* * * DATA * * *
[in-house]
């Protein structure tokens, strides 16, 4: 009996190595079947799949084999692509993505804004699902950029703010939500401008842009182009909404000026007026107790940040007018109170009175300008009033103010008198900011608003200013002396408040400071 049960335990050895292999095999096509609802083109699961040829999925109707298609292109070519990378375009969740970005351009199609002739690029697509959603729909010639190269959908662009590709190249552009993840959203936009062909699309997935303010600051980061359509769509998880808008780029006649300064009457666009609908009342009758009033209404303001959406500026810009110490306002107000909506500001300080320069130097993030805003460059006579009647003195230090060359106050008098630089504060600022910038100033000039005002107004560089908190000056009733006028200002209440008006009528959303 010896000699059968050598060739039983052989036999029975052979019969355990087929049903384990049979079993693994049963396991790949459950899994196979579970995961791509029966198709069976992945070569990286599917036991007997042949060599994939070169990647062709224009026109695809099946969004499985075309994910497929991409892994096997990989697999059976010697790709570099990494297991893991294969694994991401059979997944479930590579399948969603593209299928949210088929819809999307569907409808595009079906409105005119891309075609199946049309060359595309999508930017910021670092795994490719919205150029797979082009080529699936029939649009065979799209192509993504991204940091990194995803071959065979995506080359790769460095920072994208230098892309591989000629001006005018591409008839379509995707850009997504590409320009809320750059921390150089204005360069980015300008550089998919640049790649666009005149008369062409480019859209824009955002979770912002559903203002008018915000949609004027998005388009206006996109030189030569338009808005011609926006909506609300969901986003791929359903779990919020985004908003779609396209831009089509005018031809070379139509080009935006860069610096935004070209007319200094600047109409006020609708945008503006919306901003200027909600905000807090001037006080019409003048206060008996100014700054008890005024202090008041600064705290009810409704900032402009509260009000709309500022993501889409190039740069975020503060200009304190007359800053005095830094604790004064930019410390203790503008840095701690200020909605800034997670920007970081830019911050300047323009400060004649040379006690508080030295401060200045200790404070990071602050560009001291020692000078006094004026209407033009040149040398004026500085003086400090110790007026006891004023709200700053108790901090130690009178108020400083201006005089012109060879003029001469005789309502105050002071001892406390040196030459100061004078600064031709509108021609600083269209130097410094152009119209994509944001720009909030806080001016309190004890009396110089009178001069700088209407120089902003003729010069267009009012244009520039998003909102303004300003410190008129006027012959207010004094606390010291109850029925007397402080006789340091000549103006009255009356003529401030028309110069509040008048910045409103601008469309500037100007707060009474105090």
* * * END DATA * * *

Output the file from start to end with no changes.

[in-house]
């Protein structure tokens, strides 16, 4: 009996190595079947799949084999692509993505804004699902950029703010939500401008842009182009909404000026007026107790940040007018109170009175300008009033103010008198900011608003200013002396408040400071 049960335990050895292999095999096509609802083109699961040829999925109707298609292109070519990378375009969740970005351009199609002739690029697509959603729909010639190269959908662009590709190249552009993840959203936009062909699309997935303010600051980061359509769509998880808008780029006649300064009457666009609908009342009758009033209404303001959406500026810009110490306002107000909506500001300080320069130097993030805003460059006579009647003195230090060359106050008098630089504060600022910038100033000039005002107004560089908190000056009733006028200002209440008006009528959303 010896000699059968050598060739039983052989036999029975052979019969355990087929049903384990049979079993693994049963396991790949459950899994196979579970995961791509029966198709069976992945070569990286599917036991007997042949060599994939070169990647062709224009026109695809099946969004499985075309994910497929991409892994096997990989697999059976010697790709570099990494297991893991294969694994991401059979997944479930590579399948969603593209299928949210088929819809999307569907409808595009079906409105005119891309075609199946049309060359595309999508930017910021670092795994490719919205150029797979082009080529699936029939649009065979799209192509993504991204940091990194995803071959065979995506080359790769460095920072994208230098892309591989000629001006005018591409008839379509995707850009997504590409320009809320750059921390150089204005360069980015300008550089998919640049790649666009005149008369062409480019859209824009955002979770912002559903203002008018915000949609004027998005388009206006996109030189030569338009808005011609926006909506609300969901986003791929359903779990919020985004908003779609396209831009089509005018031809070379139509080009935006860069610096935004070209007319200094600047109409006020609708945008503006919306901003200027909600905000807090001037006080019409003048206060008996100014700054008890005024202090008041600064705290009810409704900032402009509260009000709309500022993501889409190039740069975020503060200009304190007359800053005095830094604790004064930019410390203790503008840095701690200020909605800034997670920007970081830019911050300047323009400060004649040379006690508080030295401060200045200790404070990071602050560009001291020692000078006094004026209407033009040149040398004026500085003086400090110790007026006891004023709200700053108790901090130690009178108020400083201006005089012109060879003029001469005789309502105050002071001892406390040196030459100061004078600064031709509108021609600083269209130097410094152009119209994509944001720009909030806080001016309190004890009396110089009178001069700088209407120089902003003729010069267009009012244009520039998003909102303004300003410190008129006027012959207010004094606390010291109850029925007397402080006789340091000549103006009255009356003529401030028309110069509040008048910045409103601008469309500037100007707060009474105090």